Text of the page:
Acts 12:21
Parallel Verses
New International Version
On the appointed day Herod, wearing his royal robes, sat on his throne and delivered a public address to the people.

King James Bible
And upon a set day Herod, arrayed in royal apparel, sat upon his throne, and made an oration unto them.

Darby Bible Translation
And on a set day, clothed in royal apparel and sitting on the elevated seat [of honour], Herod made a public oration to them.

World English Bible
On an appointed day, Herod dressed himself in royal clothing, sat on the throne, and gave a speech to them.

Young's Literal Translation
and on a set day, Herod having arrayed himself in kingly apparel, and having sat down upon the tribunal, was making an oration unto them,

Acts 12:21 Parallel
Commentary
Clarke's Commentary on the Bible

Upon a set day, etc. - A day on which games, etc., were exhibited in honor of the Roman emperor. What this refers to, we learn from Josephus. "Herod, having reigned three years over All Judea, (he had reigned over the tetrarchy of his brother Philip four years before this), went down to Caesarea, and there exhibited shows and games in honor of Claudius, and made vows for his health. On the second day of these shows, he put on a garment made wholly of silver, and of a contexture most truly wonderful, and came into the theater early in the morning; at which time the silver of his garment, being illuminated by the first reflection of the sun's rays, shone out after a surprising manner, and was so resplendent as to spread a horror over those who looked intently upon him; and presently his flatterers cried out, one from one place, and another from another, 'He is a god:' and they added, 'Be thou merciful to us, for although we have hitherto reverenced thee only as a man, yet shall we henceforth own thee as superior to mortal nature.' Nor did the king rebuke them, nor reject their impious flattery. But, looking up, he saw an owl on a certain rope over his head, and immediately conceived that this bird was to him a messenger of ill tidings; and he fell into the deepest sorrow; a severe pain also arose in his bowels, and he died after five days' severe illness." This is the sum of the account given by Josephus, Ant. lib. xix. cap. 8, sect. 2.((See Whiston's edition.) Notwithstanding the embellishments of the Jewish historian, it agrees in the main surprisingly with the account given here by St. Luke. Josephus, it is true, suppresses some circumstances which would have been dishonorable to this impious king; and, according to his manner, puts a speech in Herod's mouth, when he found himself struck with death, expressive of much humility and contrition. But this speech is of no authority. When Josephus takes up and pursues the thread of mere historical narration, he may be safely trusted; but whenever he begins to embellish, or put speeches in the mouths of his actors, he is no longer to be credited. He even here transforms an angel of the Lord into an owl, and introduces it most improbably into his narration; as if an owl, a bird of all others that can least bear the light, should come and perch on the pavilion of the king, when the sun was shining with the most resplendent rays!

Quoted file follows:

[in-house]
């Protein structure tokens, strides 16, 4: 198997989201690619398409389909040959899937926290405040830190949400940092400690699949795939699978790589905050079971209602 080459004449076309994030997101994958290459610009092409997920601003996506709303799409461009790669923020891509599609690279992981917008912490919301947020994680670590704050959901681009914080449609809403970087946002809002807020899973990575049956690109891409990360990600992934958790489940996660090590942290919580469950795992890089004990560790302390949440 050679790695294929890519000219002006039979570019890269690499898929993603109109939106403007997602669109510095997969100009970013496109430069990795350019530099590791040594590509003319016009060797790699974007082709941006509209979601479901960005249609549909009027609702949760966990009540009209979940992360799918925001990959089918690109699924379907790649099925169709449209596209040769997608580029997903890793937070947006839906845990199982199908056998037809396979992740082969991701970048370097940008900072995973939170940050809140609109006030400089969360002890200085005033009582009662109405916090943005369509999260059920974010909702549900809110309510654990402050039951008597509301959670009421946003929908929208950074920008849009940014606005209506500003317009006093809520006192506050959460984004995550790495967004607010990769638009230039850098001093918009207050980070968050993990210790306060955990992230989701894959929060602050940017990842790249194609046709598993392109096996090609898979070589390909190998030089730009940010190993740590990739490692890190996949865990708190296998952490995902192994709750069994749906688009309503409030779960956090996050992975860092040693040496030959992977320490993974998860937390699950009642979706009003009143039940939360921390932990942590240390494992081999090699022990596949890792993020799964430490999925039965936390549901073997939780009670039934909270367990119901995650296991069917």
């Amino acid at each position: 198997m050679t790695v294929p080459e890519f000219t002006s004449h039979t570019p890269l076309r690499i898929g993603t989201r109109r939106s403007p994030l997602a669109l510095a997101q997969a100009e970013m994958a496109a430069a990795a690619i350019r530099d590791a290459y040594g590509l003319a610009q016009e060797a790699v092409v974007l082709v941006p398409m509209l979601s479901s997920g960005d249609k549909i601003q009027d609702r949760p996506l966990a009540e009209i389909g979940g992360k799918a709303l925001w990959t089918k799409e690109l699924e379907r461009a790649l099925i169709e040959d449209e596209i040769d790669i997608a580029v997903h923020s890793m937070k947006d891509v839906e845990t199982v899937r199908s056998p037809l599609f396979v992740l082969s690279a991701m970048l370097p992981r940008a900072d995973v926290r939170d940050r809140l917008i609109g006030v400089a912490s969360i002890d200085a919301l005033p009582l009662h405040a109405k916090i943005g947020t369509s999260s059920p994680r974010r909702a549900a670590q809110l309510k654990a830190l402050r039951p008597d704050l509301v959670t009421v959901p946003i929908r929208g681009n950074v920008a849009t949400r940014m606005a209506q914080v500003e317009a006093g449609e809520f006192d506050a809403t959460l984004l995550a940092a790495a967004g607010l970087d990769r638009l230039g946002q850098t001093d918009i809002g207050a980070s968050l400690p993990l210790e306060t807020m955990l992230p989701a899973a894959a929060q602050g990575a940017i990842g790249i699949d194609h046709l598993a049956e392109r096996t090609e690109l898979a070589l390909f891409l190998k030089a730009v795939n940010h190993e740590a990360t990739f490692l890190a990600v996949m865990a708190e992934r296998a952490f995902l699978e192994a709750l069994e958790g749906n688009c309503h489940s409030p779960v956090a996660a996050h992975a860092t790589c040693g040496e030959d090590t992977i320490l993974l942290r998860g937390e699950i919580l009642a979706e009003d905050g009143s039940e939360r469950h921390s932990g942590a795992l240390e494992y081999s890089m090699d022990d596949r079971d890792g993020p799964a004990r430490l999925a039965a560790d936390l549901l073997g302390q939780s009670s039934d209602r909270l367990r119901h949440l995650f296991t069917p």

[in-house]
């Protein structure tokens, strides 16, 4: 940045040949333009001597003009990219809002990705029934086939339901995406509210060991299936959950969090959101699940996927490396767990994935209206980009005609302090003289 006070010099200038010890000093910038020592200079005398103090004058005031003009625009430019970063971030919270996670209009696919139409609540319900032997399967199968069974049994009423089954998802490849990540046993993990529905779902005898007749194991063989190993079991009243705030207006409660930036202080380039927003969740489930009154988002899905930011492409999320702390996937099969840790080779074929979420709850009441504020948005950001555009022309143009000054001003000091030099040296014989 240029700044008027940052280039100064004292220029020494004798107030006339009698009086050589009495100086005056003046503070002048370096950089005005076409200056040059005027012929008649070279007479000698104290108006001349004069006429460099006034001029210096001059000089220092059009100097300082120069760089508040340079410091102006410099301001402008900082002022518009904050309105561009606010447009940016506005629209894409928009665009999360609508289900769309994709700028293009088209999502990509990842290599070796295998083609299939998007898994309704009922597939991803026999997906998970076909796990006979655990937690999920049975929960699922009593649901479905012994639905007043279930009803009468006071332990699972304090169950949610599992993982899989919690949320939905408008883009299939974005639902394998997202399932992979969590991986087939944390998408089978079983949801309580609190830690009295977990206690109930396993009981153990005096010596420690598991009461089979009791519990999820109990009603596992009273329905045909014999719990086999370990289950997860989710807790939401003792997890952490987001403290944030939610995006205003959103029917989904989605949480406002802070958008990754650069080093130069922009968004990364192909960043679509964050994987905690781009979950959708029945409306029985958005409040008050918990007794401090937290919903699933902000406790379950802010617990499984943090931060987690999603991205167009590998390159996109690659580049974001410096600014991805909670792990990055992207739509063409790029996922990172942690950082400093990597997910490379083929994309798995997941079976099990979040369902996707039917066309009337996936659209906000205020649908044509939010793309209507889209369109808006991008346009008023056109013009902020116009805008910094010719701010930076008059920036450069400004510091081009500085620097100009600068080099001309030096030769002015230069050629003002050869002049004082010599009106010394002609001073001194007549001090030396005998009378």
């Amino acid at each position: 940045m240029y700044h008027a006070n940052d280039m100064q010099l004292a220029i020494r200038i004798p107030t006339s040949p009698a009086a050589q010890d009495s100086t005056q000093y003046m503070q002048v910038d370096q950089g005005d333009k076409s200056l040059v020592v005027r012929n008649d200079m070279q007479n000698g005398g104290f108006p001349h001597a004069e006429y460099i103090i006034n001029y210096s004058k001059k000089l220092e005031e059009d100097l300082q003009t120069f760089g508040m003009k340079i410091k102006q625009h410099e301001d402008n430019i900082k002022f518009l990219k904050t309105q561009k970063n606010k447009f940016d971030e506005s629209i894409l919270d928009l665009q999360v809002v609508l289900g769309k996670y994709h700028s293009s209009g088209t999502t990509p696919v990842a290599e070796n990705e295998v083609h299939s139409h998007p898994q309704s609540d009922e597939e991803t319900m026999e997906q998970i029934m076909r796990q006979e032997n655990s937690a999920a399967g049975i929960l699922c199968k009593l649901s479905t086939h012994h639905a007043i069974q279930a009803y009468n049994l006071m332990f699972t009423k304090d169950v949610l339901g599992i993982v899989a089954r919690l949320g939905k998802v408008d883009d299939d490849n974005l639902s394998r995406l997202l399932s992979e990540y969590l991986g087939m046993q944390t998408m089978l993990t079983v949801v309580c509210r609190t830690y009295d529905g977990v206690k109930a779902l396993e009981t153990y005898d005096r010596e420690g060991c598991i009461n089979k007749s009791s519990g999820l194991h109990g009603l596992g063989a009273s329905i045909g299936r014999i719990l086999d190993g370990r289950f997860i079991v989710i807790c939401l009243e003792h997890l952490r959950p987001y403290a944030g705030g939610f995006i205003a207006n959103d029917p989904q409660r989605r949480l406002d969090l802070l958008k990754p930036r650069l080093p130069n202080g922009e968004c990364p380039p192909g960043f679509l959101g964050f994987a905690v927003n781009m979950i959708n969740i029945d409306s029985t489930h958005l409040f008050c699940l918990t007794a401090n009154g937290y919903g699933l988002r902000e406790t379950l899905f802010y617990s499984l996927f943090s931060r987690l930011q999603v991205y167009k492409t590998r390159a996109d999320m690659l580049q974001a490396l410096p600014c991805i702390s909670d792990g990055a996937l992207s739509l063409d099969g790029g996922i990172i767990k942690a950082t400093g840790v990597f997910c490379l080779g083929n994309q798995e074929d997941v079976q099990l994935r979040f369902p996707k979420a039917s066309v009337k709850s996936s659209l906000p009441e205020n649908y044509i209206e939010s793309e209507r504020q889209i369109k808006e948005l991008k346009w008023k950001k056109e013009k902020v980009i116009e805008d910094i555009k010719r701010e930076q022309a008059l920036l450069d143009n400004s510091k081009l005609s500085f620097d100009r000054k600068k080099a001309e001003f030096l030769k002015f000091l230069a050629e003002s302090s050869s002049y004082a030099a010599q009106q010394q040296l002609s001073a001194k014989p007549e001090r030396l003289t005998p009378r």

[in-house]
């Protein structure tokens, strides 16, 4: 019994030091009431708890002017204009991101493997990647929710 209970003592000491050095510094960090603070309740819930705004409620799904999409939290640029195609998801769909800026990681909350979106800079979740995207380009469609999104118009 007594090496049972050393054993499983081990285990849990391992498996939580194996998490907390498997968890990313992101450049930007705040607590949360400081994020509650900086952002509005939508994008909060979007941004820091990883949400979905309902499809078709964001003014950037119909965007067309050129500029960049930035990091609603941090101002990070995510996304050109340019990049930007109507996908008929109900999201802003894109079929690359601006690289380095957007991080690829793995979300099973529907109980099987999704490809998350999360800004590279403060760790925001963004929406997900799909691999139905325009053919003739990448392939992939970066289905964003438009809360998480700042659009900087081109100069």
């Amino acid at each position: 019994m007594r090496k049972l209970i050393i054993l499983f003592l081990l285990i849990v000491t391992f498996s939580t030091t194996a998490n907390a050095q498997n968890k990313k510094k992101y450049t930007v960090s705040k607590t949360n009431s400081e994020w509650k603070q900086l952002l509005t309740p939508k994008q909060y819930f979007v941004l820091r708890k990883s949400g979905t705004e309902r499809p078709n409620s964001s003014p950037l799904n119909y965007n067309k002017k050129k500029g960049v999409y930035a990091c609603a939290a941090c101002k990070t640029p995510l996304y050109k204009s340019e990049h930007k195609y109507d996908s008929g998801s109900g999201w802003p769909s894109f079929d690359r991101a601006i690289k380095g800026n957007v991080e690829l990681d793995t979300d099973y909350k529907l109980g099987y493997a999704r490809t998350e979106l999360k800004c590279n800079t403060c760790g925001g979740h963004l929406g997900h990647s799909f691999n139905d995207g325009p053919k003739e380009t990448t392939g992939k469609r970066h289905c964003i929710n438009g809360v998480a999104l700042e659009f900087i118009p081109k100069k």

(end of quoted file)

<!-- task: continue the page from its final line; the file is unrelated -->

Treasury of Scripture Knowledge